Rainbow $10 Bill and Hamilton Versus Jackson
Morgan Reynolds — March 8, 2006
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Last week the Federal Reserve blessed us with a new $10 bill replete with shades of orange, yellow and red. We all feel great about the enhanced “security” and quality of our “IOU nothing” bills, now don’t we?
The portrait of Alexander Hamilton adorns the $10 bill and he wrote in 1781 that public debt is “a national blessing.” If only the Republic’s first Treasury Secretary could see us now! The national blessing has swollen past $8.2 trillion and keeps on inflating. Treasury Secretary John Snow(job) pleads for a $781 billion increase in the debt limit. Given outsized American waistlines, SUVs, and $70 billion monthly trade deficits, federal debt of $28,000 per person and $112,000 for a family of four seems apt. A Fed survey reports that the average home mortgage is a mere $95,000. On average, interest on the government’s flood of IOUs alone cost a 4-person family nearly $5,000 in annual taxes. No wonder two adults work to make ends meet in so many families. As more of the interest goes to foreign hands, little is heard anymore of the soothing rationale about the public debt, “We owe it to ourselves.”
The $20 bill carries the portrait of Andrew Jackson but in sharp contrast to Mr. Hamilton’s enthusiasm for debt, Jackson was its sworn enemy in accord with the wisdom that “debt is the slavery of the free.” Old Hickory warned in 1824 that if “a national debt is considered a national blessing, then we can get on by borrowing. But as I believe it is a national curse, my vow shall be to pay the national debt.” Such common sense from a politician sounds strange today. The government debt was $58 million when Jackson won the presidency in 1828 and surpluses paid it down during his second term, the last time that happened. Taxpayers’ annual interest cost plunged from $3 million to nothing.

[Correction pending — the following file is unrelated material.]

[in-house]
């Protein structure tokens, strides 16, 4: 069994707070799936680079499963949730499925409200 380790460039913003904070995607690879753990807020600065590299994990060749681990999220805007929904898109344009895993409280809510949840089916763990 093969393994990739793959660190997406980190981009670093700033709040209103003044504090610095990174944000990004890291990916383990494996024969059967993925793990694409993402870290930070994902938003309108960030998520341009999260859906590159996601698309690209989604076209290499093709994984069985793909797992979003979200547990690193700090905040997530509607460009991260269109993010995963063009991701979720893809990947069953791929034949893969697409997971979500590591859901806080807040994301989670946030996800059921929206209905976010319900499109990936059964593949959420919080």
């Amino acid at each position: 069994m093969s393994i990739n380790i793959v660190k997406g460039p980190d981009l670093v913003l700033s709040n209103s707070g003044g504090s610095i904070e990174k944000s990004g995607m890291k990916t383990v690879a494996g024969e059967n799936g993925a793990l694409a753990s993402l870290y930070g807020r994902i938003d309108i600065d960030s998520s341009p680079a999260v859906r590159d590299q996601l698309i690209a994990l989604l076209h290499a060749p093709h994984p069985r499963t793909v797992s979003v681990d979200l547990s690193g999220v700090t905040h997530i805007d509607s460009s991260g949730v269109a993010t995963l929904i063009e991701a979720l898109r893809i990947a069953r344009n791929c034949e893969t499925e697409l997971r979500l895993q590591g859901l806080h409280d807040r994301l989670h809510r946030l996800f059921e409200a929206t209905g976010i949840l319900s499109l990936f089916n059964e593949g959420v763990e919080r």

Even more important than public debt to Jackson (1767–1845) was his hatred of the Bank of the United States, the nation’s second experiment with a European-style central bank. Hamilton (1755–1804), by contrast, was a proponent of central banking and other accoutrements of a “strong” national government. The Bank of the U.S. had caused a huge inflation of money and credit followed by the inevitable bust known as the Panic of 1819. Jackson was appalled by the suffering and dedicated himself to returning the nation to hard money. Fiercely opposed to credit inflation and its evil twin, fractional reserve banking, he pounded a stake through the heart of the insiders’ beast by abolishing the Bank after campaigning on the issue in 1832. Not until 1913 did Wall Street and its banking elite sucker Congress into reestablishing central banking privilege, today’s beloved “Fed.”
The Fed inherited a dollar as good as gold but its mandate about an “elastic currency” predictably led away from the good done by the “barbarous relic” to the evil done by the inherently worthless Federal Reserve Notes we suffer from today, scrip printed in whatever amounts found convenient. Would Hamilton and Old Hickory be equally proud to have their portraits on their respective FRNs? Hamilton could hardly object but Jackson would turn in his grave.
Authentic money of value once made the United States rich, thanks in part to leaders like Andrew Jackson. Back then people owned silver and gold, debt-free money, while we suffer from rocketing debt and distortions caused by an inflationary currency imposed by the ruling class. We pay for everything, value for value in accord with capitalist theory, while insiders get plenty for nothing from the money machine.
Contrary to statist myth, money is not an invention of the state. Money is the most marketable (most “liquid”) commodity and it’s a natural result of the democratic market process. Only the private market can deliver quality money. Separation of money and state, not “better monetary policies,” is the ultimate political goal.
An interesting secret is that we the people are not obliged to use the Fed’s paper money. We can lawfully use any money that is mutually agreeable in daily exchange. Silver and gold are real commodity money, although gold is too pricey for most trades. Silver is affordable, at least for now (it just topped $10 an ounce).
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